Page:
minDistance = curDistance;
        }
    }
    return minDistance;
}

//Get the current distance between the last known position of each value in the map
private static int getCurDistance(Map<String, Integer> map) {
    int min = Integer.MAX_VALUE;
    int max = 0;
    for (Integer value : map.values()) {
        if (value == -1)
            return Integer.MAX_VALUE;
        else {
            max = Math.max(max,value);
            min = Math.min(min,value);
        }
    }
    return max - min;
}

The main performance influence here, if hits are relatively sparse, and list of terms to search for relatively small, should just be the loop over the text to be searched. If hits are very frequent, performance may suffer, due to more frequent runs through getCurDistance.

share|improve this answer
    
My function fails(times out) because of the large number of the subsegments that are generated. Still I think,using list and the tree traversal should reduce the time instead of my poor array scanning, in which case should solve my problem. Thanks a lot :). Will mark the answer correct after checking the solution. ;) –  Sushim Mukul Dutta May 3 '13 at 23:28
    
This code does not fully answer the question. It returns the minimum distance found, but cannot print the actual matched sequence since map might get updated after containing the shortest sequence. –  Barry NL May 3 '13 at 23:34
add comment

Another approach might be to map each word in b[] to its occurrence indices in a[].

Map<Integer, List<Integer>> occurrence = new HashMap<Integer, List<Integer>>();
for(int idx = 0; idx < a.length; idx++)
{
  int bIdx = ... retrieve the index of the word a[idx] in b or -1 if it doesn't exist;

  if(bIdx >= 0)
  {
    List<Integer> bIdxOccurs = occurrence.get(bIdx);
    //some code to initially create the lists
    bIdxOccurs.add(idx);
  }
}

And then find a combination of occurrences from each word in the map whose indices are closest to each other. The naive way would be to generate every combination and compare the distance between the smallest and biggest index, but there might be a faster way. I have to think about that...

Finally, take every word from a[] that lies between the found smallest and biggest index of the shortest sequence.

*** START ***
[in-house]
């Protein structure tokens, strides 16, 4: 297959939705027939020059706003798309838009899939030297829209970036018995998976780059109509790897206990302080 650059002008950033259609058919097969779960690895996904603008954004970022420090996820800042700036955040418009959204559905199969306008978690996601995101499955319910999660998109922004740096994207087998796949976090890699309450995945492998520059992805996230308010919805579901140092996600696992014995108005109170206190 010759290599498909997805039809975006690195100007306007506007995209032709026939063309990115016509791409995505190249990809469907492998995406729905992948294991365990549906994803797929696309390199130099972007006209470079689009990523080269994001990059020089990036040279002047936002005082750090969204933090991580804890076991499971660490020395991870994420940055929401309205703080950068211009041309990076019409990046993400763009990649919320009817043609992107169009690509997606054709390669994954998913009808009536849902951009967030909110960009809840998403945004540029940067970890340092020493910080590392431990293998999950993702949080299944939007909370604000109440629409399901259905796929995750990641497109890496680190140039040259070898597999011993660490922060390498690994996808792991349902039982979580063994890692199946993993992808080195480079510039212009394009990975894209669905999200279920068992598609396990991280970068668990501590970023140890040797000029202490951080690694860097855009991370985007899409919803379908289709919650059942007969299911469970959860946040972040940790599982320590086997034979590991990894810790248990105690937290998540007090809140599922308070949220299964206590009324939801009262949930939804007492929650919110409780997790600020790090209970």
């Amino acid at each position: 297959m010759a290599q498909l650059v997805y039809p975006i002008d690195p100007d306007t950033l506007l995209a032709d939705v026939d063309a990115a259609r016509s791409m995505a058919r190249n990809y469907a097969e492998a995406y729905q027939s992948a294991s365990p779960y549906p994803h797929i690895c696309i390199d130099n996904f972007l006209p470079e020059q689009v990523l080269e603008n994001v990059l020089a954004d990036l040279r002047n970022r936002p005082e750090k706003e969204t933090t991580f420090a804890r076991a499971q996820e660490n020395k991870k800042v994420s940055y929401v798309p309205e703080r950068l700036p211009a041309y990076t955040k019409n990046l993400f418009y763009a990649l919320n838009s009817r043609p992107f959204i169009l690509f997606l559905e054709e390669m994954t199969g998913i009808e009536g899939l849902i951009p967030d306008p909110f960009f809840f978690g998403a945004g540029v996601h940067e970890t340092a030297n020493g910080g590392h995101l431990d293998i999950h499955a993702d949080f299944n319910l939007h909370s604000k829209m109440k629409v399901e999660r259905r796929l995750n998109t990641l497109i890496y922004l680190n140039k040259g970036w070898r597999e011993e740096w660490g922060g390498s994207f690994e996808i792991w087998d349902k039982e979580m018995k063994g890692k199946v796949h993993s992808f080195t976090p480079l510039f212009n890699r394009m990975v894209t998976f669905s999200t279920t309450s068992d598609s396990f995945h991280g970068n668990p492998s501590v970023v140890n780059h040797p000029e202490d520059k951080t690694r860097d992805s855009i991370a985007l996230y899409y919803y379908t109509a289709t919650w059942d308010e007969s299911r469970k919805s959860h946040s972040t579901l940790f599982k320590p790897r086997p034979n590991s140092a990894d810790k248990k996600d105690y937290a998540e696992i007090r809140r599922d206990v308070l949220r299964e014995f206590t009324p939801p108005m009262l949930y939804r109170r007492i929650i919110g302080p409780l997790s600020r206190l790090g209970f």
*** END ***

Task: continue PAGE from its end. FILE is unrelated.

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I think you may be able to do it by having a head and a tail pointer keep moving one inwards until you no longer have a match then do the same for the other and repeat the whole process until it won't go inwards anymore. I may try to code it later.

share|improve this answer
    
did the same :P, that was my algorithm if you refer the code. The problem is for some test cases the scan of list_of_words(b[]) is taking lot of time. –  Sushim Mukul Dutta May 3 '13 at 23:23
    
Hmm, this alg shoulndt be that slow –  aaronman May 3 '13 at 23:30
    
@SushimMukulDutta, if scanning the list of your target words is taking too long, you should put them in a query structure (such as a trie). –  comingstorm May 4 '13 at 0:03
    
@comingstorm would a Hashtable and Set<String> will produce a similar result? as using a trie? –  Sushim Mukul Dutta May 4 '13 at 0:12
    
They should help; give them a try. However, tries are specifically designed for string lookup, while Hashtable and Set<> are more generic. –  comingstorm May 4 '13 at 0:33
add comment

I'll take a stab at outlining a more efficient algorithm.

Don't concatenate the string. Instead count characters as you add, i.e. length() + 1 for each word.

For the sublist save starting word, ending word, character count.

When a shorter list is found, replace the above values.

Write a method to find the first sublist starting with a specific element and returning the above definitions for the sublist (start, end, char count).

Invoke above method using the first word. Save values. Invoke method using starting word+ 1. Rinse and repeat saving shorter values when found.

You can even improve on that by using the fact that the first word in the sublist has to be one of your search words. Starting at start + 1 you can simply look for that element rather than all elements since it is the only one missing (still need to use all to find first matching word). If you find it prior to the ending word in the sublist you have a smaller sublist. If you find it after the ending word it is the new ending.

That's a lot more complicated but potentially a lot faster. A common tradeoff.